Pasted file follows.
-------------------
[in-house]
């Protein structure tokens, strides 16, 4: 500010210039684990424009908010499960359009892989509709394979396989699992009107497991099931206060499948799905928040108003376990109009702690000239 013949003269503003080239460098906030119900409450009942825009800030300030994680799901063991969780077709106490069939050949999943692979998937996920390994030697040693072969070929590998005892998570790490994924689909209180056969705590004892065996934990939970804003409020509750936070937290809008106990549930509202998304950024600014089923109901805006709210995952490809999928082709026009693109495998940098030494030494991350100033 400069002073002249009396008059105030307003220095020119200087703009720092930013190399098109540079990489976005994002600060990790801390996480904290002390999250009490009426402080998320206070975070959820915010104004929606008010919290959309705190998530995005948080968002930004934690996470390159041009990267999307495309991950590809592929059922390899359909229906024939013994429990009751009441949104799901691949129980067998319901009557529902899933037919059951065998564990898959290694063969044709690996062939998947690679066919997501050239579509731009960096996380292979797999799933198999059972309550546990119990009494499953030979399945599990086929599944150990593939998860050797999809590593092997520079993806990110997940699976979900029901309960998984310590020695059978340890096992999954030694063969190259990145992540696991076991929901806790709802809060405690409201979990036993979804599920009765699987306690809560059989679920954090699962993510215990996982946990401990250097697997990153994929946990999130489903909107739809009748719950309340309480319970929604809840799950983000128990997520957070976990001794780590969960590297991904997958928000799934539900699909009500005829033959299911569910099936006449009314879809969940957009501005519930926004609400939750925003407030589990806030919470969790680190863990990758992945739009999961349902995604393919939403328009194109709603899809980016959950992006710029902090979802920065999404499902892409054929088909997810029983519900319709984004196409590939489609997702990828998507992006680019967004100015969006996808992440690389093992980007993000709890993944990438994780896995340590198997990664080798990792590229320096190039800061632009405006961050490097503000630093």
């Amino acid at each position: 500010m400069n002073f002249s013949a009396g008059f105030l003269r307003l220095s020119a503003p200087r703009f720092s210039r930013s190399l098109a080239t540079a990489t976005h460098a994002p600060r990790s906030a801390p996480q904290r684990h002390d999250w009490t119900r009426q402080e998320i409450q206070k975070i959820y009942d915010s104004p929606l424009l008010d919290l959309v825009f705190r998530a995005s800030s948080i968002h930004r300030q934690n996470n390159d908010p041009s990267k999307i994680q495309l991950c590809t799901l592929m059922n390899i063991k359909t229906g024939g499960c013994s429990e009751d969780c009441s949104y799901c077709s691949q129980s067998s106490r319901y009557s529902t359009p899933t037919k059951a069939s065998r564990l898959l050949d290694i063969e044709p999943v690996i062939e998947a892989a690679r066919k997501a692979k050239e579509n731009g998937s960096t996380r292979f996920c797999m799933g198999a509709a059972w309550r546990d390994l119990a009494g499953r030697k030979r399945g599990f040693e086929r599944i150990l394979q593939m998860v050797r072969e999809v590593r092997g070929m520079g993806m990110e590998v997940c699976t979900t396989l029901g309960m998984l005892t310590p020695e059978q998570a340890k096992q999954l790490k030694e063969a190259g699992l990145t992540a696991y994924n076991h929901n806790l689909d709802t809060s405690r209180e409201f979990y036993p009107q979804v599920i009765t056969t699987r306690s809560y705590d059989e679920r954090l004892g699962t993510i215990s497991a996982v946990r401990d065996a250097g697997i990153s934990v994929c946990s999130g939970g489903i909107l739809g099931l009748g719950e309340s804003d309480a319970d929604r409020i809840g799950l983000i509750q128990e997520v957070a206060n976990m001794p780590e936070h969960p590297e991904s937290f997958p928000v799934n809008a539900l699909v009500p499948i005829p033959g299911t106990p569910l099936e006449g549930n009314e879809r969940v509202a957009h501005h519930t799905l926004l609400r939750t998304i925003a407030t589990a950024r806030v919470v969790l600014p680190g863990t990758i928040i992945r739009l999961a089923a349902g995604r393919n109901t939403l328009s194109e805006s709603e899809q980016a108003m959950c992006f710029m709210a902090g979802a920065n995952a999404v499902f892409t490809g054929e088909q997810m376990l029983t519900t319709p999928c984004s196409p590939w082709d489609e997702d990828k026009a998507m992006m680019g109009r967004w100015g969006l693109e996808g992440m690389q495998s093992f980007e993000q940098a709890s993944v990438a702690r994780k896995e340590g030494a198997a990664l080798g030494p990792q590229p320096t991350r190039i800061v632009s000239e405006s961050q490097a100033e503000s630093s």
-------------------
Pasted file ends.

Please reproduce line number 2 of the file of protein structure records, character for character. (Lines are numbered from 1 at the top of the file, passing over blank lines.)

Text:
């Protein structure tokens, strides 16, 4: 500010210039684990424009908010499960359009892989509709394979396989699992009107497991099931206060499948799905928040108003376990109009702690000239 013949003269503003080239460098906030119900409450009942825009800030300030994680799901063991969780077709106490069939050949999943692979998937996920390994030697040693072969070929590998005892998570790490994924689909209180056969705590004892065996934990939970804003409020509750936070937290809008106990549930509202998304950024600014089923109901805006709210995952490809999928082709026009693109495998940098030494030494991350100033 400069002073002249009396008059105030307003220095020119200087703009720092930013190399098109540079990489976005994002600060990790801390996480904290002390999250009490009426402080998320206070975070959820915010104004929606008010919290959309705190998530995005948080968002930004934690996470390159041009990267999307495309991950590809592929059922390899359909229906024939013994429990009751009441949104799901691949129980067998319901009557529902899933037919059951065998564990898959290694063969044709690996062939998947690679066919997501050239579509731009960096996380292979797999799933198999059972309550546990119990009494499953030979399945599990086929599944150990593939998860050797999809590593092997520079993806990110997940699976979900029901309960998984310590020695059978340890096992999954030694063969190259990145992540696991076991929901806790709802809060405690409201979990036993979804599920009765699987306690809560059989679920954090699962993510215990996982946990401990250097697997990153994929946990999130489903909107739809009748719950309340309480319970929604809840799950983000128990997520957070976990001794780590969960590297991904997958928000799934539900699909009500005829033959299911569910099936006449009314879809969940957009501005519930926004609400939750925003407030589990806030919470969790680190863990990758992945739009999961349902995604393919939403328009194109709603899809980016959950992006710029902090979802920065999404499902892409054929088909997810029983519900319709984004196409590939489609997702990828998507992006680019967004100015969006996808992440690389093992980007993000709890993944990438994780896995340590198997990664080798990792590229320096190039800061632009405006961050490097503000630093």